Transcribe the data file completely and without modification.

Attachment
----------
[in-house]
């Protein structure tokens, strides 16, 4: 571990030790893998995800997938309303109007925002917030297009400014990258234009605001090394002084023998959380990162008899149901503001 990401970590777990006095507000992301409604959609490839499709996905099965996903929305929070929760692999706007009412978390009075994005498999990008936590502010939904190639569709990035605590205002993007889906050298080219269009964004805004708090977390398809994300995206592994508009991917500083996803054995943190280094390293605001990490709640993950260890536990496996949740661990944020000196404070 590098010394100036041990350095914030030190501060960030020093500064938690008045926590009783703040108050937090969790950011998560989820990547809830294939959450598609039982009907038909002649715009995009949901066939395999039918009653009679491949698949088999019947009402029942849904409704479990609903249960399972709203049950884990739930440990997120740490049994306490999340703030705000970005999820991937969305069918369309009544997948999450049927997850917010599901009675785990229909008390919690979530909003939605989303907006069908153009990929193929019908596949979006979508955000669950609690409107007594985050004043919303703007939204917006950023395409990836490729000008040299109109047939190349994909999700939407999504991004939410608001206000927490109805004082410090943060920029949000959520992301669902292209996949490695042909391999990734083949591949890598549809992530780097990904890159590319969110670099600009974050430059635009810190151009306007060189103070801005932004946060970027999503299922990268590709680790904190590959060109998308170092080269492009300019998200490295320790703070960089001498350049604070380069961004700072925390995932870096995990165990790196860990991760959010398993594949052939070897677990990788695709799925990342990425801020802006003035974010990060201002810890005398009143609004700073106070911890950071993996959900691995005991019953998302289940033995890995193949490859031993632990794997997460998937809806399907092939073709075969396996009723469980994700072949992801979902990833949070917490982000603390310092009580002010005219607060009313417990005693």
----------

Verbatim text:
[in-house]
């Protein structure tokens, strides 16, 4: 571990030790893998995800997938309303109007925002917030297009400014990258234009605001090394002084023998959380990162008899149901503001 990401970590777990006095507000992301409604959609490839499709996905099965996903929305929070929760692999706007009412978390009075994005498999990008936590502010939904190639569709990035605590205002993007889906050298080219269009964004805004708090977390398809994300995206592994508009991917500083996803054995943190280094390293605001990490709640993950260890536990496996949740661990944020000196404070 590098010394100036041990350095914030030190501060960030020093500064938690008045926590009783703040108050937090969790950011998560989820990547809830294939959450598609039982009907038909002649715009995009949901066939395999039918009653009679491949698949088999019947009402029942849904409704479990609903249960399972709203049950884990739930440990997120740490049994306490999340703030705000970005999820991937969305069918369309009544997948999450049927997850917010599901009675785990229909008390919690979530909003939605989303907006069908153009990929193929019908596949979006979508955000669950609690409107007594985050004043919303703007939204917006950023395409990836490729000008040299109109047939190349994909999700939407999504991004939410608001206000927490109805004082410090943060920029949000959520992301669902292209996949490695042909391999990734083949591949890598549809992530780097990904890159590319969110670099600009974050430059635009810190151009306007060189103070801005932004946060970027999503299922990268590709680790904190590959060109998308170092080269492009300019998200490295320790703070960089001498350049604070380069961004700072925390995932870096995990165990790196860990991760959010398993594949052939070897677990990788695709799925990342990425801020802006003035974010990060201002810890005398009143609004700073106070911890950071993996959900691995005991019953998302289940033995890995193949490859031993632990794997997460998937809806399907092939073709075969396996009723469980994700072949992801979902990833949070917490982000603390310092009580002010005219607060009313417990005693």